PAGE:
Q. So what’s a CLO, and how does it relate to CDOs and CMOs?
A. A CLO is a collateralized loan obligation– meaning, usually, business loans. It is a type of CDO– collateralized debt obligation, which is a more general term for securitized pools of various kinds of debts. Another kind of CDO is a CMO– the infamous collateralized mortgage obligations over which S&P is being sued by the DOJ and which were at the heart of the last crash.

Q. So, from all that, we gather that all of these things work more or less the same way, but pool together different sorts of debt instruments?
A. That’s right. They all take lots and lots of different kinds of debt obligations and put them into a pool, often a trust. Then the trust issues certificates to investors. Those certificates are of different “traunches”. The A traunche is the most secure, has the lowest coupon rate, and gets paid first. The B, is the next most secure, gets paid a little bit higher coupon, and gets paid second, etc.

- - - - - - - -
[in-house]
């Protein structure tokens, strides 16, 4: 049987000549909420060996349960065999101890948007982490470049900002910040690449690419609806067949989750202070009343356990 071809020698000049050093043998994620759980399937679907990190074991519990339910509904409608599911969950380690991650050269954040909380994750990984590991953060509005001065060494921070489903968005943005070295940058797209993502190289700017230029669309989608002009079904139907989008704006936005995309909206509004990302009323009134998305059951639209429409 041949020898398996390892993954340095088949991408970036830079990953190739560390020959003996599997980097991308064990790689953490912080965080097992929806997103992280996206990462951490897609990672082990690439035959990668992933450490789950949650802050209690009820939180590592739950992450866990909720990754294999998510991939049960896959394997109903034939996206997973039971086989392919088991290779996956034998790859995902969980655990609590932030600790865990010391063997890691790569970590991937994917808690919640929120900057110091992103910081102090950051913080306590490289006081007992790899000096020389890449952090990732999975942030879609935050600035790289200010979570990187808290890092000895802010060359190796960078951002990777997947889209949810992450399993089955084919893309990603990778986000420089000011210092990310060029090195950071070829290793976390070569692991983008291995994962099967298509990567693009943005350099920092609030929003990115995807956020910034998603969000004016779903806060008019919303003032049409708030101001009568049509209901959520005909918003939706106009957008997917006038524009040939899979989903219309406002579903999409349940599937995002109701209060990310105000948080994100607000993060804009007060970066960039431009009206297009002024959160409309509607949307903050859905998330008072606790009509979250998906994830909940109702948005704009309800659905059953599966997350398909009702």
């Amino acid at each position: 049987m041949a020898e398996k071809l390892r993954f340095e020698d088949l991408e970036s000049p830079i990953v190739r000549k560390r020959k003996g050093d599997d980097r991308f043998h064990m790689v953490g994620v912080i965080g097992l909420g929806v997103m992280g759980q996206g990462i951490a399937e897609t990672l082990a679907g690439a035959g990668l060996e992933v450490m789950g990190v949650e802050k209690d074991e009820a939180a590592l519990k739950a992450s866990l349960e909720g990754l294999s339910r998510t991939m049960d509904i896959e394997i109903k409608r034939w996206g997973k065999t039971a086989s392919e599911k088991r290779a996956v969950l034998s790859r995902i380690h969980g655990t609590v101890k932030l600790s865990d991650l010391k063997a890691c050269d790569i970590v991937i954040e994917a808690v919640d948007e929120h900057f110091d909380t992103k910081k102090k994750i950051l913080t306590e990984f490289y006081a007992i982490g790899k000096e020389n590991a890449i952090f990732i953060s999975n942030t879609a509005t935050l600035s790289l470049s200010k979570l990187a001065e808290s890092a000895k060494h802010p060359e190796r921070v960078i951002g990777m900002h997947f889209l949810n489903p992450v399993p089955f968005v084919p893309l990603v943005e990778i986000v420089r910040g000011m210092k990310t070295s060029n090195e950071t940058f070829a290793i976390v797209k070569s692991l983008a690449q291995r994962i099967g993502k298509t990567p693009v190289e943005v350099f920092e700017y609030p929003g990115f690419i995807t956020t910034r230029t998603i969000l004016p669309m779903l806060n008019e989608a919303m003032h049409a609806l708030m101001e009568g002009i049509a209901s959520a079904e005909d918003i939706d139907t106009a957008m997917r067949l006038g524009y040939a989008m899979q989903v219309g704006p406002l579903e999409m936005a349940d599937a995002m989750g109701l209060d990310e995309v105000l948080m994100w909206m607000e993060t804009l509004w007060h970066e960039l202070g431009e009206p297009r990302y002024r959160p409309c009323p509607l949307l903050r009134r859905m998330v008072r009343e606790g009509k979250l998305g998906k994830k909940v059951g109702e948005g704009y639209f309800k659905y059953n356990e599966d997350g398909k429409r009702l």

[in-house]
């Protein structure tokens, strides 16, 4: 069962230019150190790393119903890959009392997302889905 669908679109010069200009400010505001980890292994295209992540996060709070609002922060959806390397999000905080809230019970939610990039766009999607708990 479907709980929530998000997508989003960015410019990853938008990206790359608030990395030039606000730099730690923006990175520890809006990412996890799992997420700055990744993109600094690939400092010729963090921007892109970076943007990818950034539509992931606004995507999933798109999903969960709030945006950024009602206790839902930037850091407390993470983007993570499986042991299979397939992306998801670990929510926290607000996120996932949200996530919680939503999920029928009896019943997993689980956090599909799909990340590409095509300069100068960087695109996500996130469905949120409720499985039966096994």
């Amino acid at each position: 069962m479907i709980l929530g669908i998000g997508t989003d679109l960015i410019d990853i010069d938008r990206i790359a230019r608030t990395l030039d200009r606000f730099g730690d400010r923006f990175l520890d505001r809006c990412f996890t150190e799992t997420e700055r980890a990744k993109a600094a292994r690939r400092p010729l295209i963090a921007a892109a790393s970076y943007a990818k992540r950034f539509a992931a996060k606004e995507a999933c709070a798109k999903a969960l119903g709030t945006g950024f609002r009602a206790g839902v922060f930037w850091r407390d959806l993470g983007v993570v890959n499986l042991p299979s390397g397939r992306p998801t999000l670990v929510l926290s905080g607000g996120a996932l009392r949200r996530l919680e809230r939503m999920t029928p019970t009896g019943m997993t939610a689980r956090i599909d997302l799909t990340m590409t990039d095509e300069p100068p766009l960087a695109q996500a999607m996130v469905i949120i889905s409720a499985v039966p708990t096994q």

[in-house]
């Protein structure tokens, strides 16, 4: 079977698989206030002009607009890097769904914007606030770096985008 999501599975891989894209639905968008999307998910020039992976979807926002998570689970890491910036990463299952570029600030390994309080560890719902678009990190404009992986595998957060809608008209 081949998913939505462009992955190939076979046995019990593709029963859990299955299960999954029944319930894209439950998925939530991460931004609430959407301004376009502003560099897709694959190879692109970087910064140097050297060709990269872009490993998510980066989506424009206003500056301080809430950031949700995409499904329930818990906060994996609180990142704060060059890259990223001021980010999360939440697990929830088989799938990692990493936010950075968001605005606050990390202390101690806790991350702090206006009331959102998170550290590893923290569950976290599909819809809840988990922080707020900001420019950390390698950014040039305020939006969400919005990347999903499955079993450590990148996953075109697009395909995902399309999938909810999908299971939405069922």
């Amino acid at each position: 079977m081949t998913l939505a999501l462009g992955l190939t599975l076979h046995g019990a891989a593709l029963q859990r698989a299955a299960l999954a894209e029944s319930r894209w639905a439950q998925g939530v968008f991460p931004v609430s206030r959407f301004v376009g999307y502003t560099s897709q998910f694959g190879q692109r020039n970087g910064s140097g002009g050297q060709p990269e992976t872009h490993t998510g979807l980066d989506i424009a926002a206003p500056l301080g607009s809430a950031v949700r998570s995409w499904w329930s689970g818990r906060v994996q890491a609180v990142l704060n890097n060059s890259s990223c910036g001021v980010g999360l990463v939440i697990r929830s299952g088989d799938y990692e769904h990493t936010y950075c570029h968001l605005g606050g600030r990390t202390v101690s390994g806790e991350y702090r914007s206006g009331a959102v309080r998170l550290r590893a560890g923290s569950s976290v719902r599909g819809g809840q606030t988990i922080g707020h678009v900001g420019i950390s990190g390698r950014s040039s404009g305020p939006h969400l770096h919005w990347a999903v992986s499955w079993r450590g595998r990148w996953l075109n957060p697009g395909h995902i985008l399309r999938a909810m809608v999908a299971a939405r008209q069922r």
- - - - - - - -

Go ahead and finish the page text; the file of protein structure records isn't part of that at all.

Q. So what’s the secret sauce here? What makes these things so popular?
A. You’re breaking up the one-to-one relationship of an investor in the pool to any given security. The A Traunche gets paid first from whichever loans in the pool happen to generate cash flow that month. That’s why you can take a whole bunch of pretty bad loans and still create an investment grade trust certificate– in a large enough pool of bad loans, some will still pay: and all the first dollars go to the A trauche, so its chances of being paid are really quite good. The B trauche, less so… and on down the line.

Q. And then coming back to CLOs themselves, they’re becoming more popular again after going out of style post meltdown.
A. Yes. Note that the loans in a CLO tend to be a bit riskier that average– they’re usually “leveraged loans”, meaning higher coupon, unsecured loans, often ones used in an LBO transaction or some other extraordinary event. So they produce yield, something everybody’s desperate for now (as we discussed yesterday). And the securitized structure slices and dices the overall risks of the pool as capital providers want: lower risk and lower returns, or higher risk and much higher returns.